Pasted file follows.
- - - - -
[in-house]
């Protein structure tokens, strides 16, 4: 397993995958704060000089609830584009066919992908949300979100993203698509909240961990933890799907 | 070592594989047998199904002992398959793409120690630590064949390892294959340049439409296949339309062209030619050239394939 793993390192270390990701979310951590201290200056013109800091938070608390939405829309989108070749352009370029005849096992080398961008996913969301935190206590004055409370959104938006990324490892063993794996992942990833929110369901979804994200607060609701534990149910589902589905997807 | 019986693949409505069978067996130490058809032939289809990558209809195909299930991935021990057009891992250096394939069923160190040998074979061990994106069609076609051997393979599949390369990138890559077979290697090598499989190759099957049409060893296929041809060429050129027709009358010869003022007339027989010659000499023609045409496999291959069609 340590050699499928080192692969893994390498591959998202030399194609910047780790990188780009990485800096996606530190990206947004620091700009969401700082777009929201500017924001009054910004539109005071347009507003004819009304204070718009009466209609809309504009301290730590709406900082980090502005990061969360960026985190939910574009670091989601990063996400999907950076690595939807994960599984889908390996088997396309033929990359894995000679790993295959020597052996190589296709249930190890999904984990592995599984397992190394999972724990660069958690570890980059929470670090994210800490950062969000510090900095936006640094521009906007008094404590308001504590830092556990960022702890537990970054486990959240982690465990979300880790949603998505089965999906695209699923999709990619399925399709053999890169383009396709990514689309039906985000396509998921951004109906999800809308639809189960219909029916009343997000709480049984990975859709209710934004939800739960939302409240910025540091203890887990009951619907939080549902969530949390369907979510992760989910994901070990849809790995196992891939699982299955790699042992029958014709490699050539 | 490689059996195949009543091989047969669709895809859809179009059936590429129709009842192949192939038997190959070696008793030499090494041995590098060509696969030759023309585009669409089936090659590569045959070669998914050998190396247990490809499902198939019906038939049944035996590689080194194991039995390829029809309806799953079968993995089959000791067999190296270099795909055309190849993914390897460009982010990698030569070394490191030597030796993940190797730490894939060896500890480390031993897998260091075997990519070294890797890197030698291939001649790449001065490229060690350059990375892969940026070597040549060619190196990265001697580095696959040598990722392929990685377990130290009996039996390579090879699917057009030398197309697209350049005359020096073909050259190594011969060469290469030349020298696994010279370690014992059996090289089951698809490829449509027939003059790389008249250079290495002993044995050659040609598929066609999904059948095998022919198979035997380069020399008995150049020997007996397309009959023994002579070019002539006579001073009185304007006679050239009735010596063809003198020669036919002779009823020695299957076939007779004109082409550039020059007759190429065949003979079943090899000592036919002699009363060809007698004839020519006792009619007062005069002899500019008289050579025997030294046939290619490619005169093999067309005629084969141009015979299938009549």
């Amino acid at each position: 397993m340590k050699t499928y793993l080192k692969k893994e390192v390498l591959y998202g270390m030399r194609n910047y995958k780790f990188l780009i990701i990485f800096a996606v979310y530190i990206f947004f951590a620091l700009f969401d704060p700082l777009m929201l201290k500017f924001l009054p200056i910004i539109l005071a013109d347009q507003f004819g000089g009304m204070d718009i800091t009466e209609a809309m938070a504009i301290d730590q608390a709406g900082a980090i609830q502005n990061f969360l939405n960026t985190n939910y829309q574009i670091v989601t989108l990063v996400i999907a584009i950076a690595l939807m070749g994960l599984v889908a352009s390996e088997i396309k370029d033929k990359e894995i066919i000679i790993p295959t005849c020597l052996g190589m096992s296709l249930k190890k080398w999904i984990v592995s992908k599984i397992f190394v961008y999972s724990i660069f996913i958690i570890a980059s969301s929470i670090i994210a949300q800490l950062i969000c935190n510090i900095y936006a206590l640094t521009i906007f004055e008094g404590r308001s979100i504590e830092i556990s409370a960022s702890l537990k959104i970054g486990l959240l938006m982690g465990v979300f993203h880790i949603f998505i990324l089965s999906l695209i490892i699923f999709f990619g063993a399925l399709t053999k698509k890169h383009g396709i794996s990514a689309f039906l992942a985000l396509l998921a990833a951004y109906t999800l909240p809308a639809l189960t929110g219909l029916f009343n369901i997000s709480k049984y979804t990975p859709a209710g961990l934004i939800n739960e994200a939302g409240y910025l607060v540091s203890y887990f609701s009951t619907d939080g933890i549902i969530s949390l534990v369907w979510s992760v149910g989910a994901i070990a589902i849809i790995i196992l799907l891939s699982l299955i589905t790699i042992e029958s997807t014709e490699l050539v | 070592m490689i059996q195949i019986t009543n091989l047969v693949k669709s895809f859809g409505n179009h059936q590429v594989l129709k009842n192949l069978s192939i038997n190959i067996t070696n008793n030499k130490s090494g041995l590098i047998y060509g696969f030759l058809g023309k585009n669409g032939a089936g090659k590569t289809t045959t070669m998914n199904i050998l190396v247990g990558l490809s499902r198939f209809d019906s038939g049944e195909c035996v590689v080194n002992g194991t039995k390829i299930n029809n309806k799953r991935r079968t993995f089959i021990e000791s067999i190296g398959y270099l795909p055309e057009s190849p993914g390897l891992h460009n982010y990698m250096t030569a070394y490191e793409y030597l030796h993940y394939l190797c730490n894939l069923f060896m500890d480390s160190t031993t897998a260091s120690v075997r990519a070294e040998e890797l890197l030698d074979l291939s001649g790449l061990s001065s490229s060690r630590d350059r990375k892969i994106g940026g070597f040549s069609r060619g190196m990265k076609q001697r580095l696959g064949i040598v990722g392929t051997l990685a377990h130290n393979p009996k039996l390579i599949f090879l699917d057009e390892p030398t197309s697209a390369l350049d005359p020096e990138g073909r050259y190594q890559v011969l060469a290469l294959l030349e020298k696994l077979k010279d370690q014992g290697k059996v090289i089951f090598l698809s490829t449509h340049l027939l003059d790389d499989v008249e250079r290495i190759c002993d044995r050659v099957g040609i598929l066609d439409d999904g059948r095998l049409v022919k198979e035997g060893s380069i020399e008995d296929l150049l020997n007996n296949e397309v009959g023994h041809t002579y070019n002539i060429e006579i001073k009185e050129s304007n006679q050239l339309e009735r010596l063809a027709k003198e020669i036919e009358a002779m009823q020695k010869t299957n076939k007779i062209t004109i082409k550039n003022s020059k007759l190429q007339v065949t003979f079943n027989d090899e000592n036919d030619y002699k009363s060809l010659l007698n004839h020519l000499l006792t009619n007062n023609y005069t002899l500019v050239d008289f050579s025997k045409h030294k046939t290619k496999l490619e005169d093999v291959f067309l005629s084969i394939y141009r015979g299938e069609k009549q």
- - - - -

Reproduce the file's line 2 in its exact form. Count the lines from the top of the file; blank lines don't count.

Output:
């Protein structure tokens, strides 16, 4: 397993995958704060000089609830584009066919992908949300979100993203698509909240961990933890799907 | 070592594989047998199904002992398959793409120690630590064949390892294959340049439409296949339309062209030619050239394939 793993390192270390990701979310951590201290200056013109800091938070608390939405829309989108070749352009370029005849096992080398961008996913969301935190206590004055409370959104938006990324490892063993794996992942990833929110369901979804994200607060609701534990149910589902589905997807 | 019986693949409505069978067996130490058809032939289809990558209809195909299930991935021990057009891992250096394939069923160190040998074979061990994106069609076609051997393979599949390369990138890559077979290697090598499989190759099957049409060893296929041809060429050129027709009358010869003022007339027989010659000499023609045409496999291959069609 340590050699499928080192692969893994390498591959998202030399194609910047780790990188780009990485800096996606530190990206947004620091700009969401700082777009929201500017924001009054910004539109005071347009507003004819009304204070718009009466209609809309504009301290730590709406900082980090502005990061969360960026985190939910574009670091989601990063996400999907950076690595939807994960599984889908390996088997396309033929990359894995000679790993295959020597052996190589296709249930190890999904984990592995599984397992190394999972724990660069958690570890980059929470670090994210800490950062969000510090900095936006640094521009906007008094404590308001504590830092556990960022702890537990970054486990959240982690465990979300880790949603998505089965999906695209699923999709990619399925399709053999890169383009396709990514689309039906985000396509998921951004109906999800809308639809189960219909029916009343997000709480049984990975859709209710934004939800739960939302409240910025540091203890887990009951619907939080549902969530949390369907979510992760989910994901070990849809790995196992891939699982299955790699042992029958014709490699050539 | 490689059996195949009543091989047969669709895809859809179009059936590429129709009842192949192939038997190959070696008793030499090494041995590098060509696969030759023309585009669409089936090659590569045959070669998914050998190396247990490809499902198939019906038939049944035996590689080194194991039995390829029809309806799953079968993995089959000791067999190296270099795909055309190849993914390897460009982010990698030569070394490191030597030796993940190797730490894939060896500890480390031993897998260091075997990519070294890797890197030698291939001649790449001065490229060690350059990375892969940026070597040549060619190196990265001697580095696959040598990722392929990685377990130290009996039996390579090879699917057009030398197309697209350049005359020096073909050259190594011969060469290469030349020298696994010279370690014992059996090289089951698809490829449509027939003059790389008249250079290495002993044995050659040609598929066609999904059948095998022919198979035997380069020399008995150049020997007996397309009959023994002579070019002539006579001073009185304007006679050239009735010596063809003198020669036919002779009823020695299957076939007779004109082409550039020059007759190429065949003979079943090899000592036919002699009363060809007698004839020519006792009619007062005069002899500019008289050579025997030294046939290619490619005169093999067309005629084969141009015979299938009549």